Here is Yet Another Creative Use of Zones:
Overcoming some obstacles that developers face when using Solaris Containers
(aka Zones), Doug
Scott documented a method of building a zone which will
never be patched from the global zone. In other words, when a patch is
applied to the global zone, it will not be applied to a zone built using
this method, even if the patch is for a package which is marked
Normally, a package with that parameter setting will
require that the package be installed in all zones, and patched
consistently in all zones.
also called 'non-native zones,' are exempt from that rule.
Branded zones allow you to create a zone which will run applications meant
for another operating system or operating system version. The first
official brand is 'lx'.
An lx-branded zone can run most Linux applications.
Note that this method would not be supported by Sun for the following
- It uses the BrandZ framework, which is available via
OpenSolaris, but not
yet supported by Sun.
- It requires you to edit system files which you shouldn't edit; the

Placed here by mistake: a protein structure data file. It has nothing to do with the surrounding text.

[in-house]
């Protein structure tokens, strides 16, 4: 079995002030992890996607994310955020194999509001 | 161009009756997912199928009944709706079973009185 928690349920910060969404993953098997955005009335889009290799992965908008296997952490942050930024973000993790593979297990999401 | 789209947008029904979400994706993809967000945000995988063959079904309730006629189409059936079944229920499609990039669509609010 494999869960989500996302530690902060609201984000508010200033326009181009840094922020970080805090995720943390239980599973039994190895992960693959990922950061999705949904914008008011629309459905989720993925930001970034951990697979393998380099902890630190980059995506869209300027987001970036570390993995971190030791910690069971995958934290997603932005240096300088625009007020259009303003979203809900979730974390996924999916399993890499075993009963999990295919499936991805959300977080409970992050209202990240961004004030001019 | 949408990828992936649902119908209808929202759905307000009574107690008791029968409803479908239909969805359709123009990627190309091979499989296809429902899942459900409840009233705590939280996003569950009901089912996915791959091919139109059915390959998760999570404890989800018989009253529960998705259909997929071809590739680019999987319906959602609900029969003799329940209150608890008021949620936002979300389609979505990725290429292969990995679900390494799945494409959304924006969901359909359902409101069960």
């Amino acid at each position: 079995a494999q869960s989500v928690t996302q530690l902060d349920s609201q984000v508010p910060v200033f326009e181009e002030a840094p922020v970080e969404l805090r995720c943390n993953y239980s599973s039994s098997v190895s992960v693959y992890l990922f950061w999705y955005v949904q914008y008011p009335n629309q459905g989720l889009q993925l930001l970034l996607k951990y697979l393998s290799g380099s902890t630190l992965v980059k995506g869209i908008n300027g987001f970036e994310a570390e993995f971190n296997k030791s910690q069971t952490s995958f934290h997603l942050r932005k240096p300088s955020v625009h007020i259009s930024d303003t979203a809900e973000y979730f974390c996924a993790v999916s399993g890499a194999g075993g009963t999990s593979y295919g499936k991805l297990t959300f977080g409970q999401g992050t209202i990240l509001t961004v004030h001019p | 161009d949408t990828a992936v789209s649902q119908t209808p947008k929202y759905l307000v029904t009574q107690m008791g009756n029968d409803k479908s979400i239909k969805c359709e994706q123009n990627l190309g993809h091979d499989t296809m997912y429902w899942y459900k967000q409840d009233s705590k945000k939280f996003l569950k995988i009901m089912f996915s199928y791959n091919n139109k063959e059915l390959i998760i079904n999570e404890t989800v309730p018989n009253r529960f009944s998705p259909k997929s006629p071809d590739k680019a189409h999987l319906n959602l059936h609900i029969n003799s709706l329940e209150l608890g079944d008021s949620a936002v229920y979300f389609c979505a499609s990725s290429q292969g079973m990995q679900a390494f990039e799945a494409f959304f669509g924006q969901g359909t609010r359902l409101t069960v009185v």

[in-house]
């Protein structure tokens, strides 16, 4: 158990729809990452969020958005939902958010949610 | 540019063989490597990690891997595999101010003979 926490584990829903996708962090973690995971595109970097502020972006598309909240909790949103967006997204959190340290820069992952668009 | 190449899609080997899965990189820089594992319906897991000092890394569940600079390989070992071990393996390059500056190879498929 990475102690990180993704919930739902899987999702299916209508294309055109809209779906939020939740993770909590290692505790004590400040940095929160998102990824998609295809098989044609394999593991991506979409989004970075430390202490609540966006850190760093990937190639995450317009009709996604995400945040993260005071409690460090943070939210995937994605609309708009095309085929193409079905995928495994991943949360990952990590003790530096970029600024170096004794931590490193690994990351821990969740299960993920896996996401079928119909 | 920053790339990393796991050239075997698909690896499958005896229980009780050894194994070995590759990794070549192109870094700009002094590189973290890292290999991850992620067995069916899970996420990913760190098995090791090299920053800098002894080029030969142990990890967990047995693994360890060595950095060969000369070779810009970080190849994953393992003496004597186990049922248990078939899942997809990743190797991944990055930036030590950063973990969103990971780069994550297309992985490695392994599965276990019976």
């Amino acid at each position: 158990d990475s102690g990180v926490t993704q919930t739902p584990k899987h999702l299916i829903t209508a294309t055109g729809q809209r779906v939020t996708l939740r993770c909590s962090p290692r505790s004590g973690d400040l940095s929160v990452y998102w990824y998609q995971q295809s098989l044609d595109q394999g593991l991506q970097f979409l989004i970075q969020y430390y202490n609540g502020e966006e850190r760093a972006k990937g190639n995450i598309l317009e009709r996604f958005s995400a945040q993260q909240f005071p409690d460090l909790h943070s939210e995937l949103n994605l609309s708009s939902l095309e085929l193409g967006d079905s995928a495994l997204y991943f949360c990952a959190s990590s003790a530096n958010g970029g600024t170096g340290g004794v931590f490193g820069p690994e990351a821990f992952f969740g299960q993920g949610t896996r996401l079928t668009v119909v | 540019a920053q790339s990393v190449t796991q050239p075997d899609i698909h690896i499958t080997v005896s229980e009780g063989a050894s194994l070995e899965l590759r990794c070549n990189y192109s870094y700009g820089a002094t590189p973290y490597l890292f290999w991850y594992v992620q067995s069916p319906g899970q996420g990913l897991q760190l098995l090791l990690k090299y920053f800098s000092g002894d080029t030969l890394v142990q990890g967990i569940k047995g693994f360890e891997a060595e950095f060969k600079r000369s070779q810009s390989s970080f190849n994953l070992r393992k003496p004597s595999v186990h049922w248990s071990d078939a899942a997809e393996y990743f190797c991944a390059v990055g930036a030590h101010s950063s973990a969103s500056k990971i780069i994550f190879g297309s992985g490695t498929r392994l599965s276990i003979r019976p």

syntax of those files can change.
- Eventually, a patch will modify the kernel and libc (or other
kernel-dependent libs) in such a way that they will be incompatible
with the cbe-branded zone. Some patches must be applied manually to keep
this cbe-branded zone synchronized with the global zone.
Also, note that a zone built like that will no longer benefit from one
of the key advantages of zones: management simplicity. You must figure
out which patches must be applied to a cbe-branded zone.
However, if those don't bother you, or if you want to learn more
about how zones really work, take a look: